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Monday 11 December 2023 Dublin: 9°C
Shutterstock/Fer Gregory
Long Time Coming

For the first time in seven years, Ireland's unemployment rate is under 10%

There are now 1.9 million people employed in Ireland and 212,000 who are unemployed.

FOR THE FIRST time in seven years, Ireland’s unemployment rate has fallen to below 10%.

Figures released by the Central Statistics Office today show that the unemployment rate is now 9.9%. The last time it dipped below 10% was in January 2009.

There are now 1.9 million people employed in Ireland and 212,000 people who are unemployed. 


Unemployment decreased by 45,300 over the past year, while long-term unemployment dropped from 7.3% to 5.9%.

Davy Research said that the 2.2% drop in unemployment over the past year has been the sharpest decline in 33 countries which it has data for, including the US and the UK.

The coalition government has rushed to claim credit for the drop, saying that it is proof that its focus on jobs is working.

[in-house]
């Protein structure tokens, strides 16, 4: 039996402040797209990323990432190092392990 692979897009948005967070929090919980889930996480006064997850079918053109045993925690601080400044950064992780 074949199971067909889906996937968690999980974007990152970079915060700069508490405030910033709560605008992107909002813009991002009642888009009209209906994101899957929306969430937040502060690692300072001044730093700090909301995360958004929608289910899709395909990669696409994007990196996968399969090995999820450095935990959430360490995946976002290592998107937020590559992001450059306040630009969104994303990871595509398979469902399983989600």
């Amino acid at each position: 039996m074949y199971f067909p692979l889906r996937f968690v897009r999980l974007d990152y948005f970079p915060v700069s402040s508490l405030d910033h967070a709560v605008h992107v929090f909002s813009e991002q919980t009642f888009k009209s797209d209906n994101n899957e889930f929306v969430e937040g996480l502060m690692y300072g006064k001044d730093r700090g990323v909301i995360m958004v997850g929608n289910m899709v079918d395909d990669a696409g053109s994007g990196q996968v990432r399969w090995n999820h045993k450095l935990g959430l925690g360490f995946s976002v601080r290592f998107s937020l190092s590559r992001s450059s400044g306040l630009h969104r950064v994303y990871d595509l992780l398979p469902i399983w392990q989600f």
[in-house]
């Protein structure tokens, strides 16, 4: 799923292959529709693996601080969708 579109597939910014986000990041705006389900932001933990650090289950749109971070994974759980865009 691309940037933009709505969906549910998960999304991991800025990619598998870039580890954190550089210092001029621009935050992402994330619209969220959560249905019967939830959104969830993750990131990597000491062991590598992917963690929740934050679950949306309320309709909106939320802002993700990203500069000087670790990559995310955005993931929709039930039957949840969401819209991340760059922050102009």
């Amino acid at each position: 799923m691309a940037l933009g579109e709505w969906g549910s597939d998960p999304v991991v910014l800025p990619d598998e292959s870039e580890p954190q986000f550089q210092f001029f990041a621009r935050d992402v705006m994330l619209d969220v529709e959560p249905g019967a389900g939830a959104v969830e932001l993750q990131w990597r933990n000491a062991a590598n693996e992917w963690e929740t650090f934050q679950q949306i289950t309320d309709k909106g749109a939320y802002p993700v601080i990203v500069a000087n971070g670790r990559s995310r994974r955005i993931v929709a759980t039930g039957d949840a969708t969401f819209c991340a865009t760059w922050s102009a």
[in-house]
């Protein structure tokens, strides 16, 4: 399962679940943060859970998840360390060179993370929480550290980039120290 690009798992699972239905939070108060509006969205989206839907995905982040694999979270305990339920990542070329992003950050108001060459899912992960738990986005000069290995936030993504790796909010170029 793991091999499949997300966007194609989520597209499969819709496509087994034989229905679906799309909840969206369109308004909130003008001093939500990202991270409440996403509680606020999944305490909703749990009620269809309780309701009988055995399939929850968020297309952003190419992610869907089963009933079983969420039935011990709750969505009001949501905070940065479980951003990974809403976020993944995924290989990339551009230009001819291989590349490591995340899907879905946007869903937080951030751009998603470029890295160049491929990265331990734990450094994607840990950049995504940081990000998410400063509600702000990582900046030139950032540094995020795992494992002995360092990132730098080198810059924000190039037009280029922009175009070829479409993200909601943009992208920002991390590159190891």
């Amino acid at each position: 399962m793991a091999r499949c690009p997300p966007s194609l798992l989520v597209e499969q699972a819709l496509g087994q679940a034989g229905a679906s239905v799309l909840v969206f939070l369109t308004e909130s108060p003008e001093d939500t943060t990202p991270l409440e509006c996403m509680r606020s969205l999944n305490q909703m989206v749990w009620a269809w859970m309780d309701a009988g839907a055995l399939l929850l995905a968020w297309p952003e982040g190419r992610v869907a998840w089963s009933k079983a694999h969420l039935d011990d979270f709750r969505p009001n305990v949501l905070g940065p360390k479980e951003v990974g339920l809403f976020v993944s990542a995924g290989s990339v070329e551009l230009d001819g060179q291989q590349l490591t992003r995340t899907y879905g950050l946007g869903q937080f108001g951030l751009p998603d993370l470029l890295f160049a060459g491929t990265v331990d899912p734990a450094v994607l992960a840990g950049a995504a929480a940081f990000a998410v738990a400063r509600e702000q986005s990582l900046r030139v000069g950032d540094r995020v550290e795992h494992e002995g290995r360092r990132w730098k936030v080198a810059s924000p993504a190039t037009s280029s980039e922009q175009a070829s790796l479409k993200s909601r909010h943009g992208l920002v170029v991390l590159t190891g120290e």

“Every job created is a life back on track, a family improved, a community enhanced,” said Minister for Jobs Richard Bruton.

However Minister Bruton also acknowledged that there are parts of the country which have not seen much sign of a recovery.

“There are still many people around the country who are not yet feeling the benefits yet, and there is still a long way to go before we can say we have replaced all the jobs that were lost, before we can attract young emigrants home in large numbers, before we can have jobs available for all the unemployed,” he said.

The figures show there has been a significant rise in the number of people working in the construction sector, which was badly hit by the recession.

There are 19,600 more people working in construction now than there were lat year, a jump of 19.1%, according to Minister for Business and Employment Ged Nash.

Read: One of the world’s hottest startups has landed in Dublin – and they’re hiring > 

Read: Michael Noonan is copping a lot of flak for saying some people are ‘allergic to work’ > 

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